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Love in Andrew Marvell in To His Coy Mistress and John Donne's The Sunne Rising

Powerful Essays
Love in Andrew Marvell in To His Coy Mistress and John Donne's The Sunne Rising

These two poems, "To His Coy Mistress" and "The Sunne Rising" are

similar poems, they are both metaphysical (metaphysical means more

than physical) poems written around Shakespeare's time. The main theme

of these poems is the same; it is romance and the love of a woman. Yet

the two poets have very different opinions on these two things. Within

both poems are arguments, in "To His Coy Mistress" it is with the

woman and in "The Sunne Rising" it is with the sun. "The Sunne Rising"

is about a mans argument with the sun over how important it is

compared to his woman. "To his Coy Mistress" is about a man trying to

seduce the woman.

The main theme of the two poems is love. There are other themes in the

poems which are linked to love, in "To his Coy Mistress" the theme

time and how it is passing by is introduced> The three stanzas develop

the theme, in the first stanza the narrator in the poem talks about

how they could be together forever, "Till the conversion of the Jews"

this is saying how they have all the time in the world so they can

take it slow, in the second stanza time speeds up, "The grave's a fine

and private place, But none, I think do there embrace." This means

that he will not be able to love her when she is dead and alone. In

the third stanza the man is saying they can't stop time, they should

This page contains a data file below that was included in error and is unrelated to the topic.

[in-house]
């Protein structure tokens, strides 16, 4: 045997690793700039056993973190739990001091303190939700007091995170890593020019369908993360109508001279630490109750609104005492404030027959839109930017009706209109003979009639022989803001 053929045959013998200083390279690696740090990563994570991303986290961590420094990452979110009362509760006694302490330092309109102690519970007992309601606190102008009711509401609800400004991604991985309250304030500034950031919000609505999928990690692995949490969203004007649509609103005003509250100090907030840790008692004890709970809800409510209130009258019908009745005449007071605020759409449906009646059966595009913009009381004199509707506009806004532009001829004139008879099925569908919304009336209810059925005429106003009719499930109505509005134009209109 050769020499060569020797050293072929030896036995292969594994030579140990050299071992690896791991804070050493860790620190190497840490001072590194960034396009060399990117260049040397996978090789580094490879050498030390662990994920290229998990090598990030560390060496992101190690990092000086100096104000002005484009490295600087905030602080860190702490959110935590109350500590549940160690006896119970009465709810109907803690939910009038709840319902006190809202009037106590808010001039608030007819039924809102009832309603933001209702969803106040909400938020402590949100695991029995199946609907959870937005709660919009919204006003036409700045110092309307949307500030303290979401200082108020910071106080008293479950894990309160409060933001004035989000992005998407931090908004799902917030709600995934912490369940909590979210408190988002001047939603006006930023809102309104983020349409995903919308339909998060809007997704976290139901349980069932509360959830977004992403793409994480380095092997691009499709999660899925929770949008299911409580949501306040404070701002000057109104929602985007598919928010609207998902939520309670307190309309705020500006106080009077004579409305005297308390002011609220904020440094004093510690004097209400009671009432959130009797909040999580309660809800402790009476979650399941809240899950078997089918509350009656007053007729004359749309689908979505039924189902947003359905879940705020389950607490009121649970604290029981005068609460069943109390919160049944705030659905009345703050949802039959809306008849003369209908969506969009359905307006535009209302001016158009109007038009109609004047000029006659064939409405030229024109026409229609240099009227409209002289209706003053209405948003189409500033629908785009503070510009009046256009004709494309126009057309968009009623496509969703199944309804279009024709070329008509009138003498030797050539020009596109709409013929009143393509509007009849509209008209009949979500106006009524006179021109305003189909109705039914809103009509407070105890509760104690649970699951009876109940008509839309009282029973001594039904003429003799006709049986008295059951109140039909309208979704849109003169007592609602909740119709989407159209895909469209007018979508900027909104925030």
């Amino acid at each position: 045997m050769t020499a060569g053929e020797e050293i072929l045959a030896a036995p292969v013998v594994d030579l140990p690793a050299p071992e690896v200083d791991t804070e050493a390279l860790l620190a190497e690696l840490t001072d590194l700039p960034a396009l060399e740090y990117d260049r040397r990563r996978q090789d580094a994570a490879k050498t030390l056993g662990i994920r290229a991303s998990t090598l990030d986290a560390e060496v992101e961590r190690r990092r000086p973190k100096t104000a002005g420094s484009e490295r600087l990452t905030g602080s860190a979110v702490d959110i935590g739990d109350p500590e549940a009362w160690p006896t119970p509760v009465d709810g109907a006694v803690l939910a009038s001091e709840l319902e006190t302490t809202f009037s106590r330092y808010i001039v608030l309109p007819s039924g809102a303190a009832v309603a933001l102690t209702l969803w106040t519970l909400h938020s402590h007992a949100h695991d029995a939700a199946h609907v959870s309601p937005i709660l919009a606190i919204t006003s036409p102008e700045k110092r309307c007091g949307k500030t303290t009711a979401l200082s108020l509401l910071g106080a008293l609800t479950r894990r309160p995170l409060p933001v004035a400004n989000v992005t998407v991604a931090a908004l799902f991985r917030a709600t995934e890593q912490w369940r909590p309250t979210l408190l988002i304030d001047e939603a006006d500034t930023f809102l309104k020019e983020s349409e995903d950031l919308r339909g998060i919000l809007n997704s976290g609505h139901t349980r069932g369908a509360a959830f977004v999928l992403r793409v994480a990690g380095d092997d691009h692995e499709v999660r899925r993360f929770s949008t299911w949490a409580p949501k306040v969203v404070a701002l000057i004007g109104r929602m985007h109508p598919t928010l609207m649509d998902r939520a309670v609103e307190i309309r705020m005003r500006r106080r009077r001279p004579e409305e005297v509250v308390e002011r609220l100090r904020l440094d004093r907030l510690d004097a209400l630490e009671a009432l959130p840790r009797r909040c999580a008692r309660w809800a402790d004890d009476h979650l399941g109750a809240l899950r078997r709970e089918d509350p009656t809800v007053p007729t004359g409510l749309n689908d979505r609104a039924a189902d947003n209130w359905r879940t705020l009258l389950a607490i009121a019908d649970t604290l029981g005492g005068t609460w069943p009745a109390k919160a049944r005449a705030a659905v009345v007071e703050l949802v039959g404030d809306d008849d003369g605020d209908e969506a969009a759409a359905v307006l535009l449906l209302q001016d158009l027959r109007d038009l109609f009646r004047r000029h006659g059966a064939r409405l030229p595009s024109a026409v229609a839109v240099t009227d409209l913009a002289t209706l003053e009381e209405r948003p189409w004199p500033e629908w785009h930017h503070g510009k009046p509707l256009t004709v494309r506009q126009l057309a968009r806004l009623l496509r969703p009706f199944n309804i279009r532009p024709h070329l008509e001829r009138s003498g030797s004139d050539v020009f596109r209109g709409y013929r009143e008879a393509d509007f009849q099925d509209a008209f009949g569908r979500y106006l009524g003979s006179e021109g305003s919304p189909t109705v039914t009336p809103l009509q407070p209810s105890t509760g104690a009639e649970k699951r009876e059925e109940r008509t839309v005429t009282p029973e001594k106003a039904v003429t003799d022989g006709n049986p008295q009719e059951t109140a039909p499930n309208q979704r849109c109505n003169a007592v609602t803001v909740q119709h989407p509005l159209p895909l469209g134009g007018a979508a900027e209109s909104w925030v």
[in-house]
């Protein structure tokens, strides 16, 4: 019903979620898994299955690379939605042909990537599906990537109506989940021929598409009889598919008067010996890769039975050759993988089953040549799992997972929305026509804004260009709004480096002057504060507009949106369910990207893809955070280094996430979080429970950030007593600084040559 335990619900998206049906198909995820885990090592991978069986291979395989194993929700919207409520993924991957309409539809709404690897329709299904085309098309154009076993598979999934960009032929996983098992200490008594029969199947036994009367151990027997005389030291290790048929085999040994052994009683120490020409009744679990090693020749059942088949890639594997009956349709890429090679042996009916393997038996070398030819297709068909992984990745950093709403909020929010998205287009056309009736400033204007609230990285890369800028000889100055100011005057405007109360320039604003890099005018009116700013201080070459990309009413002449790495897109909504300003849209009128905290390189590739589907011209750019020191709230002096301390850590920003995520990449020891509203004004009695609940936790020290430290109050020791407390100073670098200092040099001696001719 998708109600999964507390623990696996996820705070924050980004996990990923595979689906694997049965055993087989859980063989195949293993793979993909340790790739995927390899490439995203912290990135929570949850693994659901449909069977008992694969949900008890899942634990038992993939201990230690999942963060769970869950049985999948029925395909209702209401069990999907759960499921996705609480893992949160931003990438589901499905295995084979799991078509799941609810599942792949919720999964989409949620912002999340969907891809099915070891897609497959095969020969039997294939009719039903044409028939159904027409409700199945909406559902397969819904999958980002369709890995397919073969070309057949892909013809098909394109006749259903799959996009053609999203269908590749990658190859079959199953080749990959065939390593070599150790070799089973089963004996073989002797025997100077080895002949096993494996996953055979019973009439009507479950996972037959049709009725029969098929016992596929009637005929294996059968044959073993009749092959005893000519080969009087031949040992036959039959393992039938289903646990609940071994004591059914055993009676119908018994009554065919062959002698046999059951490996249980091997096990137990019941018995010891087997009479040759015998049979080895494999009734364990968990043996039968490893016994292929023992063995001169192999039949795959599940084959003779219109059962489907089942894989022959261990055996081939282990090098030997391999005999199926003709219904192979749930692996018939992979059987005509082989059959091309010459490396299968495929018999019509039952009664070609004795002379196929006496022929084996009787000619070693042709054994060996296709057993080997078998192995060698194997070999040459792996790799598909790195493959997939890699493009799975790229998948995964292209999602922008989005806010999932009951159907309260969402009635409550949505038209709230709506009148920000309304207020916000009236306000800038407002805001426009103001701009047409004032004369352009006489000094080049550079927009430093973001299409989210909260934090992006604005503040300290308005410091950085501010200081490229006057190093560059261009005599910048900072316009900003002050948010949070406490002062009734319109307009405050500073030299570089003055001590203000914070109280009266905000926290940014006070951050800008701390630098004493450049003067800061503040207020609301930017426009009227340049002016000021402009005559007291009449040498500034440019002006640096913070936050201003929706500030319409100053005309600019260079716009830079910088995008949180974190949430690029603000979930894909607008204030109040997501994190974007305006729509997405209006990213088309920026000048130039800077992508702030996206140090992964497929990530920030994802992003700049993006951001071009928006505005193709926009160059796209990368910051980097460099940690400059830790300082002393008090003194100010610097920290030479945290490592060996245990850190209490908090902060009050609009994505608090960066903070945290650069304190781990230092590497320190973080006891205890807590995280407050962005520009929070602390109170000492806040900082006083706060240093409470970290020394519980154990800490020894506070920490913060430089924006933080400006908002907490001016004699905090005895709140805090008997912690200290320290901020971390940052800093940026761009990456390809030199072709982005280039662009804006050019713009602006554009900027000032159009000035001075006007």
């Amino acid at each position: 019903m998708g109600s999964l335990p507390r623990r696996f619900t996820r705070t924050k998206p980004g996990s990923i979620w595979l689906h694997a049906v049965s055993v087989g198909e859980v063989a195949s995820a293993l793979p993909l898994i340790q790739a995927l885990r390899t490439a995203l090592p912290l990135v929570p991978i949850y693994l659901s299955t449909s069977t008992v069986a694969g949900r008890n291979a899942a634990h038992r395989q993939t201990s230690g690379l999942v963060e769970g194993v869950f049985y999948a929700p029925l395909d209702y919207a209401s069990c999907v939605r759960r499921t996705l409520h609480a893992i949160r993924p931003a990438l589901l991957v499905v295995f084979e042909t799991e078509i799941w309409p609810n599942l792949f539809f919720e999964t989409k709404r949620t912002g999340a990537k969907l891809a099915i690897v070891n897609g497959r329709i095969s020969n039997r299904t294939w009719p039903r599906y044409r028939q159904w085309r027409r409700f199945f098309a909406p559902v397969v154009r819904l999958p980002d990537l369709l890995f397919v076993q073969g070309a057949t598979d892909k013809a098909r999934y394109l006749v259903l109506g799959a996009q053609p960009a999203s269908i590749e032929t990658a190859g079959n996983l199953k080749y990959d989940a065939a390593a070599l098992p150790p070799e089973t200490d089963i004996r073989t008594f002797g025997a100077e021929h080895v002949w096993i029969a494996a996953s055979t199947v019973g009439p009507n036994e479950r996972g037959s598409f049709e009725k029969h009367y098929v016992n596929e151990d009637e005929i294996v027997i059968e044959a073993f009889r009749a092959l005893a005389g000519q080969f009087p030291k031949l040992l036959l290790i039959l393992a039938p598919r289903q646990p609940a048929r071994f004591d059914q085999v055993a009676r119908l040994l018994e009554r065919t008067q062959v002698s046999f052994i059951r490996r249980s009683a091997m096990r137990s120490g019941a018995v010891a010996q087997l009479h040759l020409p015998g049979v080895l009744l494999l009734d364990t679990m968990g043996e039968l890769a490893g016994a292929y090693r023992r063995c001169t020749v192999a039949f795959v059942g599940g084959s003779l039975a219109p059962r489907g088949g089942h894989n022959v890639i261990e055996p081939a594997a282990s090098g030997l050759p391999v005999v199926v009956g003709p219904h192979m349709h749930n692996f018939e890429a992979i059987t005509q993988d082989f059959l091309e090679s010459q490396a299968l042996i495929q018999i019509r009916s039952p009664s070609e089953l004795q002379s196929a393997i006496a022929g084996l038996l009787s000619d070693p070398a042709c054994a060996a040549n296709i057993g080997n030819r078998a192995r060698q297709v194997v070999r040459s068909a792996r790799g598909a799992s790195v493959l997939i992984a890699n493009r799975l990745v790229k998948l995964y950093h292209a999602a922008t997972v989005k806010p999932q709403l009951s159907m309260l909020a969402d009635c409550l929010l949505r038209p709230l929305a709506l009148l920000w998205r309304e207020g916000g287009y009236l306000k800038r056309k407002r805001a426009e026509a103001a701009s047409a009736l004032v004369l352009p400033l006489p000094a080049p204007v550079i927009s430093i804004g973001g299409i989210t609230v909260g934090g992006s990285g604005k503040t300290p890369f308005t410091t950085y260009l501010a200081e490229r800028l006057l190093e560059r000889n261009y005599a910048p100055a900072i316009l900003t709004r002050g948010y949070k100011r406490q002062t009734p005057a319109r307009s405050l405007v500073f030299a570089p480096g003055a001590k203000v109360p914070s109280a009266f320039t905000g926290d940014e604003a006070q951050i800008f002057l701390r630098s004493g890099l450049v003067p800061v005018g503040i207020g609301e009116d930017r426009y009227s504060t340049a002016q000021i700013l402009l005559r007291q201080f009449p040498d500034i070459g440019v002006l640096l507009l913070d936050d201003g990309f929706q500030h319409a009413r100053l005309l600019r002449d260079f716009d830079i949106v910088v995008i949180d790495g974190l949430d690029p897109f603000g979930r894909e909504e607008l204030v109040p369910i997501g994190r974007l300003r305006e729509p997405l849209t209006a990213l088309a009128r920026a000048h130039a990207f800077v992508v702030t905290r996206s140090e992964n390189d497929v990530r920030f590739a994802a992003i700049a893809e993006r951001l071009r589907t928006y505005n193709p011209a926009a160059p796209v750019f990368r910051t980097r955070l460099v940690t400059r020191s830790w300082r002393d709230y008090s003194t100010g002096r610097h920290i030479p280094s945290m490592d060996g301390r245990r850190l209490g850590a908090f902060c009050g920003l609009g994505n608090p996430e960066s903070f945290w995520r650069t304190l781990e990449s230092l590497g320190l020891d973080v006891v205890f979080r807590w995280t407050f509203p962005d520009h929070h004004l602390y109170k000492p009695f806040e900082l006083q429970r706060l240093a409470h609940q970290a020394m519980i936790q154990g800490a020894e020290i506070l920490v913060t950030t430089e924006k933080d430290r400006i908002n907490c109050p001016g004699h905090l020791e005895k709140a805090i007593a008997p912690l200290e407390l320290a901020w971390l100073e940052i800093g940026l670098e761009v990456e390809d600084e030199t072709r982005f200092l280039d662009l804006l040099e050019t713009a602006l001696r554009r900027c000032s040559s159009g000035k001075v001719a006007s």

take things fast and make time try and keep up with them. "The Sunne

Rising" has a very different theme, it is the sun and the world,

instead of the argument being with the woman about them being

together, in "The Sunne Rising" it is about how the sun think...

... middle of paper ...

...entre is, these walls, thy sphere." This is saying that if you shine

here sun you are shining on my whole world, this room is my world and

my woman is the centre of it. This shows how Donne uses imagery to

illustrate the mans love for the woman and how he feels about her.

This shows how both writers feel that imagery is a good way to get

feelings across within a progressing argument.

These two poems have similarities in structure, poetic voice, use of

imagery, tone and in the use of themes. Yet both poems also have

difference in these same areas. In "The Sunne Rising" he already has

his woman and in "To his Coy Mistress" he is trying to seduce the

woman. I believe "The Sunne Rising" by John Donne was the more

successful poem because I thought the author got the mans feelings for

the woman across to the reader better.
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